SEPA ransomware cyber attack data published online

The Scottish Environment Protection Agency (SEPA) has provided a further update on the ongoing ransomware cyber attack which has hit theorganisation since Christmas Eve.

SEPA reiterated it will not engage with “criminals intent on disrupting public services and extorting public funds.”

The environmental regulator confirmed that data stolen by “what was likely to be international serious and organised cyber-crime groups” has now been illegally published online.

At least four thousand files may have been stolen by the criminals involved.

“Supported by Scottish Government, Police Scotland and the National Cyber Security Centre, we continue to respond to what remains a significant and sophisticated cyber-attack and a serious crime against SEPA” said SEPA CEO Terry A’Hearn.

“We’ve been clear that we won’t use public finance to pay serious and organised criminals intent on disrupting public services and extorting public funds.

“We have made our legal obligations and duty of care on the sensitive handling of data a high priority and, following Police Scotland advice, are confirming that data stolen has been illegally published online.

“We’re working quickly with multi-agency partners to recover and analyse data then, as identifications are confirmed, contact and support affected organisations and individuals.”

Detective Inspector Michael McCullagh of Police Scotland’s Cybercrime Investigations Unit said: “This remains an ongoing investigation.

“Police Scotland are working closely with SEPA and our partners at Scottish Government and the wider UK law enforcement community to investigate and provide support in response to this incident.

“Enquiries remain at an early stage and continue to progress including deployment of specialist cybercrime resources to support this response.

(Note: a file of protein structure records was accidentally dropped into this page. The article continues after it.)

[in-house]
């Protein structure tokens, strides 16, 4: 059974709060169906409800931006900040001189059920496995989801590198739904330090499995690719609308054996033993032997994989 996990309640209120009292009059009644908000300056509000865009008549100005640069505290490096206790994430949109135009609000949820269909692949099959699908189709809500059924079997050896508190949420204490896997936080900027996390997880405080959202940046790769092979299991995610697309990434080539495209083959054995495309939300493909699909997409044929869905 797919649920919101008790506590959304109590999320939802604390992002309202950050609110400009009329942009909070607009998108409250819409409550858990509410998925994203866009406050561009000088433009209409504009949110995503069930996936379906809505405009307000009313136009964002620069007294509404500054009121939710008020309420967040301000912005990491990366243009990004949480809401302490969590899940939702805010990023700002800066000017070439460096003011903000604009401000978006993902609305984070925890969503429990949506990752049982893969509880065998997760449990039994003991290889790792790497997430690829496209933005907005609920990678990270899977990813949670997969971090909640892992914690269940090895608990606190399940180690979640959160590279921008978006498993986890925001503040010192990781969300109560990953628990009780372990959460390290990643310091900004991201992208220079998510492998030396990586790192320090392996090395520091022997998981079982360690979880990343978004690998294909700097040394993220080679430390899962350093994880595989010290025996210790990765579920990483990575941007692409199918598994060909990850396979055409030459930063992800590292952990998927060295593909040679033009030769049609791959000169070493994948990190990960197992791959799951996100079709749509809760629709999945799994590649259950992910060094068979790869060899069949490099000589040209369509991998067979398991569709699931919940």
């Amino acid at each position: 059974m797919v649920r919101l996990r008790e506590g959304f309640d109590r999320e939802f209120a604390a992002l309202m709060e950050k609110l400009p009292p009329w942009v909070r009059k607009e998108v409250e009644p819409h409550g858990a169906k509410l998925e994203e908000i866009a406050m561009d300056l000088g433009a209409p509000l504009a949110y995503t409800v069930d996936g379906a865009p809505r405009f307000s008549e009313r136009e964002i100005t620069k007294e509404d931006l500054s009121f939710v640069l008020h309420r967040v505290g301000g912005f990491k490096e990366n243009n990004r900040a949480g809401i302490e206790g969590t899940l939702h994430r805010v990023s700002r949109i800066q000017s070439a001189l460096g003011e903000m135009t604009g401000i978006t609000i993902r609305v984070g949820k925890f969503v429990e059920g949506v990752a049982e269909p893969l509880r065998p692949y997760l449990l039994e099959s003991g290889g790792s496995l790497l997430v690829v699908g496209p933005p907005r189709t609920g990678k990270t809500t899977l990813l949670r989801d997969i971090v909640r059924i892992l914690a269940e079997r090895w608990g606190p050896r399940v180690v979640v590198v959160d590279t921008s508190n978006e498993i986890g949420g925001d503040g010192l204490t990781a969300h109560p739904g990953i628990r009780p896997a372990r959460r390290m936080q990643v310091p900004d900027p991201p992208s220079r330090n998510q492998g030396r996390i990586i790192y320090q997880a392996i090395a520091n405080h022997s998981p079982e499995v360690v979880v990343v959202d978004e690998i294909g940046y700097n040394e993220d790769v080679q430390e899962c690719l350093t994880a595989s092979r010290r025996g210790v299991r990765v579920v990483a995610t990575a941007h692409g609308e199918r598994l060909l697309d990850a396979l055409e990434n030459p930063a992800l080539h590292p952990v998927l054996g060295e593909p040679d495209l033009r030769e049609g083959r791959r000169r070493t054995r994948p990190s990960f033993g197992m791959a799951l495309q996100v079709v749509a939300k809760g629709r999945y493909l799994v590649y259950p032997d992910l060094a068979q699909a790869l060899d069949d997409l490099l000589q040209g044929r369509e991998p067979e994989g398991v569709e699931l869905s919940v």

“It would be inappropriate to provide more specific detail of investigations at this time.”

Scottish Business Resilience Centre CEO Jude McCorry said: “There are many ways including ransomware a business can experience a cyber security incident, with varying levels of complexity and disruption.

“Cyber incidents can occur through deliberate targeting like we have seen with SEPA, or even human error, the end result is the same, a disruptive effect on business operations.

“At SBRC we are working in partnership with Police Scotland and Scottish government running the UK’s first collaborative cyber incident response helpline for organisations in Scotland.”

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Mark McSherry
Dalriada Media LLC sites are edited by veteran news journalist Mark McSherry, a former staff editor and reporter with Reuters, Bloomberg and major newspapers including the South China Morning Post, London's Sunday Times and The Scotsman. McSherry's journalism has also appeared in The Washington Post, The Guardian, The Independent, The New York Times, London's Evening Standard and Forbes. McSherry is also a professor of journalism and communication arts in universities and colleges in New York City. Scottish-born McSherry has an MBA from the University of Edinburgh and a Certificate in Global Affairs from New York University.